UNDERDOER / WEAK VOICE

Underuse or a weak voice has an effect on the vocal muscles. This causes weak curved vocal chords.

WHAT IS A WEAK VOICE?

Do you have a rough voice quality "(false vocal voice speech)" or are you easily tired when speaking in a noisy environment? Do you sometimes hear from others that you are whispering when you speak? Does it often escape air or do you breathe faster when you speak? Do you have a rough voice quality or do you sometimes feel light-headed after having spoken in a noisy environment? Do you fade your voice or do you become hoarse after a long talk?

 

If so, we advise you to consult a doctor. The above characteristics are symptoms of a weak voice and can have various causes.

WHAT  ARE THE CAUSES?​

  • Aging - As you grow older, the vocal cords lose strength, elasticity and mass and the voice becomes weaker.

  • Insufficient speech or insufficient vocal power may play a role. For example, a person may have an unusually taciturn personality or, for example, someone who lives and / or works alone. These people are also called "underdoers". On a self-assessment scale of talkativeness, they score below 4.

  • Vocal paralysis - This can occur after neck or thorax (chest) surgery but can also occur spontaneously, after colds or by unknown causes.

  • Injuries and scars - These can occur after a breathing tube has been necessary for a prolonged period. Also an operation on the vocal cords can leave scars that make the vocal cords stiff.

  • Congenital - One may be born with or genetically determined to have or develop relatively thin vocal folds. Just like there are all types of bodies, there are all sizes of vocal cords.

WHAT ARE THE RISK FACTORS?

 

Seniors, people who have just undergone thyroid, neck or chest surgery or long-term artificial respiration, or those with a weak voice have a higher risk of being an 'underdoer'.

HOW ABOUT THE EXAMINATION?

The voice organ and its function are examined by an ENT doctor and a speech therapist. The voice has 3 functions: breathing, protecting the airway while swallowing and speaking. Every person is dependent on these 3 functions every moment of the day.

In addition to a thorough survey and a clinical examination of the neck, an inspection of the vocal cords (laryngoscopy) takes place at rest and during vocalization. This is supplemented by a stroboscopy, research in which through short flashes of light, the vibration pattern of the vocal cords is delayed and thus displayed in more detail.

Then, the voice and voice capacity is listened to. One can often hear the nature of the voice problem while speaking. Sliding, softer or louder voices, soft singing can help to find the right cause of the weak or painful voice.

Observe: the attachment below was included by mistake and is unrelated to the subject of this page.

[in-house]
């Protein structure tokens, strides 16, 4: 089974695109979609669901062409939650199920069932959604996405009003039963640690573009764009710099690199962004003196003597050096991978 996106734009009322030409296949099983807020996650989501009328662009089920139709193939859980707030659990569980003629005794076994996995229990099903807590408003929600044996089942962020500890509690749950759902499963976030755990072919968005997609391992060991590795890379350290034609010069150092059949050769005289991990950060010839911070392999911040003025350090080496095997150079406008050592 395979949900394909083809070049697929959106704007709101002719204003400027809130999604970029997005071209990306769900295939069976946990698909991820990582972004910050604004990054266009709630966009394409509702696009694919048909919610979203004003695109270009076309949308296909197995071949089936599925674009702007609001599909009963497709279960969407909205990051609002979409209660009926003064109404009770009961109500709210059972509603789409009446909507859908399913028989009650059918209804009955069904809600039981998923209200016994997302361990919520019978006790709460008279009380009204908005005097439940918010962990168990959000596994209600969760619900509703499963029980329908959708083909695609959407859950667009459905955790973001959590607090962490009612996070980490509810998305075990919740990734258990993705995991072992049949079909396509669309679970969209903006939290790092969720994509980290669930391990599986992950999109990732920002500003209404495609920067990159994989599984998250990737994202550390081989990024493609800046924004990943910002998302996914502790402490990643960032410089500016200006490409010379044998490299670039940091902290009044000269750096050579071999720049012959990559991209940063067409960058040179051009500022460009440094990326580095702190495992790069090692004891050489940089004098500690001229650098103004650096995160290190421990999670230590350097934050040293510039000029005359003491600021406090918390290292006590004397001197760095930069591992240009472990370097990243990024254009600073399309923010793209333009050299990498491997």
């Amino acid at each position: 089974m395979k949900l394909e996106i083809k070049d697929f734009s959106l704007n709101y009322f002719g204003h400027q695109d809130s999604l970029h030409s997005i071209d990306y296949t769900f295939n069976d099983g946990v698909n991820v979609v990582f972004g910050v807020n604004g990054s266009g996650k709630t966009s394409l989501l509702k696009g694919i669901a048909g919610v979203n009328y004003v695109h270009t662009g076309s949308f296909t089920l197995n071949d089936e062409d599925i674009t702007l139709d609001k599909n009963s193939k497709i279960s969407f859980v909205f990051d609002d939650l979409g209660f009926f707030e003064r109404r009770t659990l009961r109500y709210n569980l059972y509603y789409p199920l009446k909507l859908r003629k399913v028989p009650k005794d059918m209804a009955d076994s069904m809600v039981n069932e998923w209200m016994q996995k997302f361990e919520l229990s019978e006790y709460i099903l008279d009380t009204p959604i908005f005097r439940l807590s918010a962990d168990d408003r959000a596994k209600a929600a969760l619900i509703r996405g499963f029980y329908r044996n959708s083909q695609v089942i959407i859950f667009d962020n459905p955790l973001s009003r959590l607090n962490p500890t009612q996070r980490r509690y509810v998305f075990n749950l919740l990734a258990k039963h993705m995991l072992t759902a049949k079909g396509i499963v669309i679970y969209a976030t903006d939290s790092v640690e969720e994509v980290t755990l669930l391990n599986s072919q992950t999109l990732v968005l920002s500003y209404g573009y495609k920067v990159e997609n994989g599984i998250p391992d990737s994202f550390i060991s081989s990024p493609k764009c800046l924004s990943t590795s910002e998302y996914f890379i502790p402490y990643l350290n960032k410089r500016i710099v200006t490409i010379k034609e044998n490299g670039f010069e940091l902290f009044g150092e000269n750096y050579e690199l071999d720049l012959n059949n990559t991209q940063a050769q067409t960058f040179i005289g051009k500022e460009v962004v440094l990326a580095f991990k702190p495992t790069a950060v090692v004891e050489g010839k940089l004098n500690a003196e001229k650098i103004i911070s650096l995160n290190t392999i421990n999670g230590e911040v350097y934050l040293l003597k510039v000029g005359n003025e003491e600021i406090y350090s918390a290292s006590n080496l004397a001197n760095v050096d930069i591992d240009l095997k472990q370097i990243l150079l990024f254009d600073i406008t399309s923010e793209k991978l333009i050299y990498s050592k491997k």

In addition, a voice examination usually takes place, including aerodynamic parameters (the maximum phonation time), acoustically perceptual parameters (e.g. habitual speech pitch, voice quality in function of the change intensity and pitch) and the vocal range (intensity and frequency dynamics).

If the cause or complete diagnosis is not yet clear, additional studies may be appropriate. Percutaneous electromyography (E.M.G.) can provide additional information about muscle activity and innervation of laryngeal muscles. Radiological examinations (e.g. RX of the lungs or CT neck) can demonstrate a local cause of vocal cord paralysis.

Left vocal cord paralysis - preoperatively

 
 
 
 
 

TREATMENT

It goes without saying that a correct diagnosis is paramount for a successful treatment. The treatments can be very diverse. When a weak voice or underuse is at the origin, a speech therapy treatment will often be proposed. This includes a voice-building program, whether or not under the supervision of a speech therapist, where the strength and flexibility of the voice is trained. Practice 3 times a day for first 5, then 10 minutes. Speak with a bearable voice as if you were speaking in front of a room with 100 people. Do not call. Practice your full vocal range to both high and low tones. Robust 'oe' sounds are useful as well as voicing when breathing in especially when there are scars on the vocal cords. After disciplined tracking of this voice therapy for at least three weeks, one can evolve if your voice quality improves. You are therefore advised to check with your doctor to evaluate your claim. If you notice an improvement, it is recommended to continue the therapy until there is no further improvement.

 

The results of the voice-building program are very encouraging with both a stronger voice, better endurance and voice elasticity (for example, vibration) as a result. Do these voice exercises as long as you make progress. When the maximum improvement is achieved, you can maintain the voice improvement with regular voice exercises as a sports athlete has to maintain his muscle activities.

 

If you are dissatisfied with the result of the voice building therapy, there are often other options such as injections or surgical procedures that can improve your voice.

 

Rarely, a drug treatment can offer the solution as when reflux of acidic stomach contents lies at the basis of irritation of the vocal cords. Surgical treatments, whether or not in combination with speech therapy, may be appropriate for vocal swelling, small malignant tumors (laser excision) or, for example, vocal cord polyps in smokers. Even when one or both vocal chords are paralyzed, resulting in severe hoarseness and often swallowing problems, effective treatment can be provided. ('Thyroplasty')

Left vocal cord paralysis - audio postoperatively

Left vocal cord paralysis - 6 weeks postoperatively